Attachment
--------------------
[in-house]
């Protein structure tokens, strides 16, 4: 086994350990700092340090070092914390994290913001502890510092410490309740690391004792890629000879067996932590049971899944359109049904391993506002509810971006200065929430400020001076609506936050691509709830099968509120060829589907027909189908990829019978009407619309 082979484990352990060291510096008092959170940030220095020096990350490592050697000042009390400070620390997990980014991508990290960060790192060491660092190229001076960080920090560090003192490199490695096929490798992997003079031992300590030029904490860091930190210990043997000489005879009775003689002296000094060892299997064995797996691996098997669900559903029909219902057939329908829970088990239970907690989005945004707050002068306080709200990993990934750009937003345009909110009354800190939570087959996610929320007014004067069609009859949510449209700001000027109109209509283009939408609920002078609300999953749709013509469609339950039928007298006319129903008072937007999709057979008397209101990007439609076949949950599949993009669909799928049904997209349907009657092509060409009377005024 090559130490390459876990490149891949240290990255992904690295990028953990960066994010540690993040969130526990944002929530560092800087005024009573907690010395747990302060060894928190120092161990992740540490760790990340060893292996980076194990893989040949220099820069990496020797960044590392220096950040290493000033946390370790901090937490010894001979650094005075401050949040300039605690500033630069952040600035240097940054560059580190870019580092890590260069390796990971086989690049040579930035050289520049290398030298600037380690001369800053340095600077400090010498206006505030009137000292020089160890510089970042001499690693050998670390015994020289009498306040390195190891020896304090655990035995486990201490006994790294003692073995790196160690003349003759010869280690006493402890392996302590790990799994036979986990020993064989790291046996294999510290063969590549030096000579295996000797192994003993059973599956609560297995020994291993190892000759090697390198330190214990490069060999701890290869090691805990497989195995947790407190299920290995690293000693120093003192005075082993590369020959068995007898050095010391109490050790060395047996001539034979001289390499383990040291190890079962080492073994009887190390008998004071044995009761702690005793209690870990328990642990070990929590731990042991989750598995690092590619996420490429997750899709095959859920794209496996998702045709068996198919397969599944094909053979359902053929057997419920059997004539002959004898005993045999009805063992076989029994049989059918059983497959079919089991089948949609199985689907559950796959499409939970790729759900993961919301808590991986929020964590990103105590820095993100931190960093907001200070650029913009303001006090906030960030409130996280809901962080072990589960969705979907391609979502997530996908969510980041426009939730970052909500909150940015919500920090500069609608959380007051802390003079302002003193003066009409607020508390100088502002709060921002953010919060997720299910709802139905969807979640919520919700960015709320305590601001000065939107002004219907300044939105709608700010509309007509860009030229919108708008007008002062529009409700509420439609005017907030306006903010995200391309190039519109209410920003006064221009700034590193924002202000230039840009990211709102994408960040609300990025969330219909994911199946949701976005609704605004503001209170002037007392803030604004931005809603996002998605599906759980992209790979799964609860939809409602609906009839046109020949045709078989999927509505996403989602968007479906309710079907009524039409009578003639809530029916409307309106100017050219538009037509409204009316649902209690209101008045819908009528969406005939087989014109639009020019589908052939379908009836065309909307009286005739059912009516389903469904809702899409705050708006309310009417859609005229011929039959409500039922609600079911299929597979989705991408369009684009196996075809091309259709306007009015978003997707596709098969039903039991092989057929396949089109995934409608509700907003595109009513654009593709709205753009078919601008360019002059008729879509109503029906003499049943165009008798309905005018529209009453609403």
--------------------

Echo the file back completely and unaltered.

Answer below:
[in-house]
């Protein structure tokens, strides 16, 4: 086994350990700092340090070092914390994290913001502890510092410490309740690391004792890629000879067996932590049971899944359109049904391993506002509810971006200065929430400020001076609506936050691509709830099968509120060829589907027909189908990829019978009407619309 082979484990352990060291510096008092959170940030220095020096990350490592050697000042009390400070620390997990980014991508990290960060790192060491660092190229001076960080920090560090003192490199490695096929490798992997003079031992300590030029904490860091930190210990043997000489005879009775003689002296000094060892299997064995797996691996098997669900559903029909219902057939329908829970088990239970907690989005945004707050002068306080709200990993990934750009937003345009909110009354800190939570087959996610929320007014004067069609009859949510449209700001000027109109209509283009939408609920002078609300999953749709013509469609339950039928007298006319129903008072937007999709057979008397209101990007439609076949949950599949993009669909799928049904997209349907009657092509060409009377005024 090559130490390459876990490149891949240290990255992904690295990028953990960066994010540690993040969130526990944002929530560092800087005024009573907690010395747990302060060894928190120092161990992740540490760790990340060893292996980076194990893989040949220099820069990496020797960044590392220096950040290493000033946390370790901090937490010894001979650094005075401050949040300039605690500033630069952040600035240097940054560059580190870019580092890590260069390796990971086989690049040579930035050289520049290398030298600037380690001369800053340095600077400090010498206006505030009137000292020089160890510089970042001499690693050998670390015994020289009498306040390195190891020896304090655990035995486990201490006994790294003692073995790196160690003349003759010869280690006493402890392996302590790990799994036979986990020993064989790291046996294999510290063969590549030096000579295996000797192994003993059973599956609560297995020994291993190892000759090697390198330190214990490069060999701890290869090691805990497989195995947790407190299920290995690293000693120093003192005075082993590369020959068995007898050095010391109490050790060395047996001539034979001289390499383990040291190890079962080492073994009887190390008998004071044995009761702690005793209690870990328990642990070990929590731990042991989750598995690092590619996420490429997750899709095959859920794209496996998702045709068996198919397969599944094909053979359902053929057997419920059997004539002959004898005993045999009805063992076989029994049989059918059983497959079919089991089948949609199985689907559950796959499409939970790729759900993961919301808590991986929020964590990103105590820095993100931190960093907001200070650029913009303001006090906030960030409130996280809901962080072990589960969705979907391609979502997530996908969510980041426009939730970052909500909150940015919500920090500069609608959380007051802390003079302002003193003066009409607020508390100088502002709060921002953010919060997720299910709802139905969807979640919520919700960015709320305590601001000065939107002004219907300044939105709608700010509309007509860009030229919108708008007008002062529009409700509420439609005017907030306006903010995200391309190039519109209410920003006064221009700034590193924002202000230039840009990211709102994408960040609300990025969330219909994911199946949701976005609704605004503001209170002037007392803030604004931005809603996002998605599906759980992209790979799964609860939809409602609906009839046109020949045709078989999927509505996403989602968007479906309710079907009524039409009578003639809530029916409307309106100017050219538009037509409204009316649902209690209101008045819908009528969406005939087989014109639009020019589908052939379908009836065309909307009286005739059912009516389903469904809702899409705050708006309310009417859609005229011929039959409500039922609600079911299929597979989705991408369009684009196996075809091309259709306007009015978003997707596709098969039903039991092989057929396949089109995934409608509700907003595109009513654009593709709205753009078919601008360019002059008729879509109503029906003499049943165009008798309905005018529209009453609403």